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IRR: Do you think Busch will be back with Andretti Autosport for Indy in light of his legal troubles? Should he be asked back to Indy?

BC: “To be honest, I haven’t followed the Busch case closely. It was sad to see that things went south for him, because at Indy last year he seemed to be in a really good place. Whatever ends up happening is a matter for the courts to decide. The one thing I’ll add is that last May went about as well as could have been expected for Andretti Autosport, KB and IndyCar. I was amazed how well Busch seemed to adapt and his approach was very professional. I think if they do give it a second go, it will be hard to replicate the success they had.”

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The IRR crew composed ourselves as best we could for the mere mention of Busch makes us fighting mad – though not nearly as angry as what would come next. Continue reading

An Interview with Brian Carroccio Previewing IndyCar’s 2015 Season

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Image from Brian Carroccio

Widely read AutoRacing1 columnist and one of IRR’s favorites is Brian Carroccio, a thirty eight year old family man who hails from Rockville, Maryland near our nation’s crime and politician ridden capital. Charmingly Brian or BC as we call him doesn’t know how many Twitter followers he has – it’s in excess of a thousand – though he does know good racing, has attended the Greatest Spectacle in Racing and plans to do so again. Interestingly, he said the most surprising country in which his readership can be found is the Ukraine.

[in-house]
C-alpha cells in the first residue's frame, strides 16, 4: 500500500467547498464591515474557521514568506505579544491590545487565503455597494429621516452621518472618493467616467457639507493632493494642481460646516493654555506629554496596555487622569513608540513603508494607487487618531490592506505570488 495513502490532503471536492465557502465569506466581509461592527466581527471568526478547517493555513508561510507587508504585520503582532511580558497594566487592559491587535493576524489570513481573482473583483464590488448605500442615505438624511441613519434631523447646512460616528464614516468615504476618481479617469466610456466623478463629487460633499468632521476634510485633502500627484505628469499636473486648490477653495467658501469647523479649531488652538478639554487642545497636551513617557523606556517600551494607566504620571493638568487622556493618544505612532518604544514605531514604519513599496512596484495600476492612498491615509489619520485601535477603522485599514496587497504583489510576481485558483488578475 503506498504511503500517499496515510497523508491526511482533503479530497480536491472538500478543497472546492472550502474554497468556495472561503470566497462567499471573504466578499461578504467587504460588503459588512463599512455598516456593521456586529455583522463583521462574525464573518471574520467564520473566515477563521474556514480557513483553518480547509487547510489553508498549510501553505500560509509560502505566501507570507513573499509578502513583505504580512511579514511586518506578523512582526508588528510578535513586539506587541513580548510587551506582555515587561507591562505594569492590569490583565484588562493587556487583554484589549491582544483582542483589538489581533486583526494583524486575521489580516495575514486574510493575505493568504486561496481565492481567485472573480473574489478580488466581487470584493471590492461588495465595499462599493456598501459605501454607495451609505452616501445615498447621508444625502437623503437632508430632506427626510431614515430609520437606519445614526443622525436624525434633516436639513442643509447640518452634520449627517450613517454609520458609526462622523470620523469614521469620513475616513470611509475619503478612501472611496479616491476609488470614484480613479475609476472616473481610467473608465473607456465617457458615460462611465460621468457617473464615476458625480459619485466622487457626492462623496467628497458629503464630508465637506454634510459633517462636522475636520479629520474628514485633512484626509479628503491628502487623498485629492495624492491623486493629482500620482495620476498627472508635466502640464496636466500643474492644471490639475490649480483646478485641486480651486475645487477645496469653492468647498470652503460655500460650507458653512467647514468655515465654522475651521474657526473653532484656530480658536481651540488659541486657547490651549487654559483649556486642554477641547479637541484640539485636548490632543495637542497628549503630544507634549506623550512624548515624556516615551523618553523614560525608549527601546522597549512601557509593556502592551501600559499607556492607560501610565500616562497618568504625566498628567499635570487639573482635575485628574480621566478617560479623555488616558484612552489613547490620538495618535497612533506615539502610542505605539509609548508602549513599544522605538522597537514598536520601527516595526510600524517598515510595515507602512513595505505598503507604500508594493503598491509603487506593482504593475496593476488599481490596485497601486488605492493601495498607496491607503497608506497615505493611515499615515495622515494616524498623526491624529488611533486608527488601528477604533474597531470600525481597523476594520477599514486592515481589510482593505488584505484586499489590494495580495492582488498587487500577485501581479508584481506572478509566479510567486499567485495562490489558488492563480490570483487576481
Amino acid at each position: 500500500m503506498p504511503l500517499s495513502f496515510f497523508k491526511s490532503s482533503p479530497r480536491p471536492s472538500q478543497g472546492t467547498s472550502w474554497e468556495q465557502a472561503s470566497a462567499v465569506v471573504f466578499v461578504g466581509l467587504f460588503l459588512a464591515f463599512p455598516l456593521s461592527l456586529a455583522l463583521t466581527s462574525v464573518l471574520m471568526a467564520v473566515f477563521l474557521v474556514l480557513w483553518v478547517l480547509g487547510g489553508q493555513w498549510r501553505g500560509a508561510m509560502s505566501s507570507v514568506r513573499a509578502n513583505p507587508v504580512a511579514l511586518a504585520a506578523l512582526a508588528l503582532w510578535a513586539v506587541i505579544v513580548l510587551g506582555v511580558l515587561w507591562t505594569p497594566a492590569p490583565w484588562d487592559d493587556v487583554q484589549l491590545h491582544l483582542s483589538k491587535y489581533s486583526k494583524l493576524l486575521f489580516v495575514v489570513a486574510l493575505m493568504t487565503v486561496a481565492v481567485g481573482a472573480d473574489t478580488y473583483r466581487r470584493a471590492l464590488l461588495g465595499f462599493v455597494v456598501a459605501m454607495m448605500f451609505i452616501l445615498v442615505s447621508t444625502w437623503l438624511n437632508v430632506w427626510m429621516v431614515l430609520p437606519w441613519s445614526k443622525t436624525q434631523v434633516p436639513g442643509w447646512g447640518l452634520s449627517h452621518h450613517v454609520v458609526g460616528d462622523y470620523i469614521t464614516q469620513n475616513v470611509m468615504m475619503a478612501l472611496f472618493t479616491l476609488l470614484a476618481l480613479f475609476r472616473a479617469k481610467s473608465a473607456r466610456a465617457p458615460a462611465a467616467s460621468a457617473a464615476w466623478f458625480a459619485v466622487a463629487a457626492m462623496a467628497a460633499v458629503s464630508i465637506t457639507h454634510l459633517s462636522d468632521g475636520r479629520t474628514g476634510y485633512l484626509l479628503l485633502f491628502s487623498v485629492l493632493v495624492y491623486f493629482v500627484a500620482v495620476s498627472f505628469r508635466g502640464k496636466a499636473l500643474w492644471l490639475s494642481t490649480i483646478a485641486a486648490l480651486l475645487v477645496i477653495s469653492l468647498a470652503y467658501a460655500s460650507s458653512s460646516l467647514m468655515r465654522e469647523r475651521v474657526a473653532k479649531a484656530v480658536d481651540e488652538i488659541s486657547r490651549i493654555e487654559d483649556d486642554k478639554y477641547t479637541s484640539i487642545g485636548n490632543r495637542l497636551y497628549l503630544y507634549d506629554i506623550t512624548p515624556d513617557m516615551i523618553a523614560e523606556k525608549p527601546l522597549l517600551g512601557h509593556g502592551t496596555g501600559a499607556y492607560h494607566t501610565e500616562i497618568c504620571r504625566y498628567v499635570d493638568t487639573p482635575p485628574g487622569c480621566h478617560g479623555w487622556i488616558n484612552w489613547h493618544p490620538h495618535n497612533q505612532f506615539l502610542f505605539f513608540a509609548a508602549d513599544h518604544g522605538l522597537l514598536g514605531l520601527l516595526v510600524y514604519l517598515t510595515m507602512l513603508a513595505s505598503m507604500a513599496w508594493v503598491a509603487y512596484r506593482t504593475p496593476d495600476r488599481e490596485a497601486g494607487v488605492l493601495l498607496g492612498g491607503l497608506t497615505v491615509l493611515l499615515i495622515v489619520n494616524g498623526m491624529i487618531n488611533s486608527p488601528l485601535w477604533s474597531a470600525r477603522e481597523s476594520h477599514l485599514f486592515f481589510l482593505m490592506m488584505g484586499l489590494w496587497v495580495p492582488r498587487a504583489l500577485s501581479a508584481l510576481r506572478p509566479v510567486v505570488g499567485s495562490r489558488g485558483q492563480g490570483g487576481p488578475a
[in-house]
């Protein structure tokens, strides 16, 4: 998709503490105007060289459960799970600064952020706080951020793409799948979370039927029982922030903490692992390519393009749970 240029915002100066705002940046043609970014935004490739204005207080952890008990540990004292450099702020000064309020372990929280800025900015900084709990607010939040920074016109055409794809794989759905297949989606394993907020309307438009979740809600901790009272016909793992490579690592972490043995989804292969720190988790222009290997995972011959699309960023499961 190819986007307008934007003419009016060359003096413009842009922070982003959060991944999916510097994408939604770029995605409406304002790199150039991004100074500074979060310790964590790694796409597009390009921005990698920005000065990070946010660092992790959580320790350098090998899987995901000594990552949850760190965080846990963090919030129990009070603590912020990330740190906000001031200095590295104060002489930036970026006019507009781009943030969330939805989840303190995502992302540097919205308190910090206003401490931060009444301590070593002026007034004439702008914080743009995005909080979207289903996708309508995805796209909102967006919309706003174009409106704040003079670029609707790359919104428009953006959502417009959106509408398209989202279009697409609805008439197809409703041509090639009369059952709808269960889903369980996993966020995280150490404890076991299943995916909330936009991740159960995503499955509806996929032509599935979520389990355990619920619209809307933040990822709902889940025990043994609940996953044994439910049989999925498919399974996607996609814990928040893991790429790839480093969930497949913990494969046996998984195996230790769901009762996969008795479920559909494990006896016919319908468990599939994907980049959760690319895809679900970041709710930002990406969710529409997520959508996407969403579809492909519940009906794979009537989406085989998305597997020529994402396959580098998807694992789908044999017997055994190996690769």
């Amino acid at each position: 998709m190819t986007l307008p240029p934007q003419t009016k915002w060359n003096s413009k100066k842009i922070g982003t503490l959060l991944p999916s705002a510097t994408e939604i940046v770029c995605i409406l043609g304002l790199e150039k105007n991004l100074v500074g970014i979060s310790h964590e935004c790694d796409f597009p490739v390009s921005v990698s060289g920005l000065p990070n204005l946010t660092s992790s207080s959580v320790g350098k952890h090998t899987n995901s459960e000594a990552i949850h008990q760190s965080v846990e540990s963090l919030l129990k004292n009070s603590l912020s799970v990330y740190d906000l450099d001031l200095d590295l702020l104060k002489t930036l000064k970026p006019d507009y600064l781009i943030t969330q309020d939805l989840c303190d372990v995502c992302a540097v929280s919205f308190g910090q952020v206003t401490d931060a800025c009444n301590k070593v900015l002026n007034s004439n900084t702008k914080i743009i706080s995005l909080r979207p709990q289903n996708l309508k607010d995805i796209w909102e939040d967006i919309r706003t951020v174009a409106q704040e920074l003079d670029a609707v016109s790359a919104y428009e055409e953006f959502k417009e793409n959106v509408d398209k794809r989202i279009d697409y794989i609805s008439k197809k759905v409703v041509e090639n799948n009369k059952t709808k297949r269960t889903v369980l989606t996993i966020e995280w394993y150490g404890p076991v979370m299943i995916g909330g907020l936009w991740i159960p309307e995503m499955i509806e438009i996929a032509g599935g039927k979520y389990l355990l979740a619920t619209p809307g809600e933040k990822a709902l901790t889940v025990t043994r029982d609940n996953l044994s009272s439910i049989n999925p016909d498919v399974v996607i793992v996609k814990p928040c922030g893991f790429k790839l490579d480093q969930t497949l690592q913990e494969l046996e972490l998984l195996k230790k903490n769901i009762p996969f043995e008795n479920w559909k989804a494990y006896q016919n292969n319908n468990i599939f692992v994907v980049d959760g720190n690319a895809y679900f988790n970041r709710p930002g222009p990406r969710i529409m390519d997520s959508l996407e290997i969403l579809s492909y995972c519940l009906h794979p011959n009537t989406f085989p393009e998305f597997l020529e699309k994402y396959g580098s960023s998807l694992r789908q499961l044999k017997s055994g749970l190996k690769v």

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Photo from Indy Race Reviewer

BC loves his family, the Washington Redskins and racing, and we say two out of three ain’t bad. He grew up a Newman-Haas IndyCar fan in a racing household with his dad doing duty in sports car pits on weekends. Brian began watching IndyCar in its latter day hey day with superstars Mears, Unsers, Andrettis, Sullivan, Rahal and Foyt battling it out on track. His favorite drivers growing up were Al Unser, Sr. and Paul Tracy. He also admits to following soccer – some club called Man U – but we’re willing to overlook that. Rooting for the Redskins however is unpardonable.

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We began the interview by asking BC about the Andrettis and their legacy in IndyCar. His response was rather surprising.

BC: “Mario’s Mario, a legendary winner. What can you say? As far as Michael, he was a vastly under-appreciated driver who had an epic career. To have raced and won against the level of competition that Michael did is amazing, and that was with the Andretti name and all its expectations. But as good as he was as a driver, he’s an even better owner. What he does for the sport, from team building to promotion to resurrecting Milwaukee, exceeds what the other owners have done.”  Continue reading

Will The New CFH Racing Marriage Last?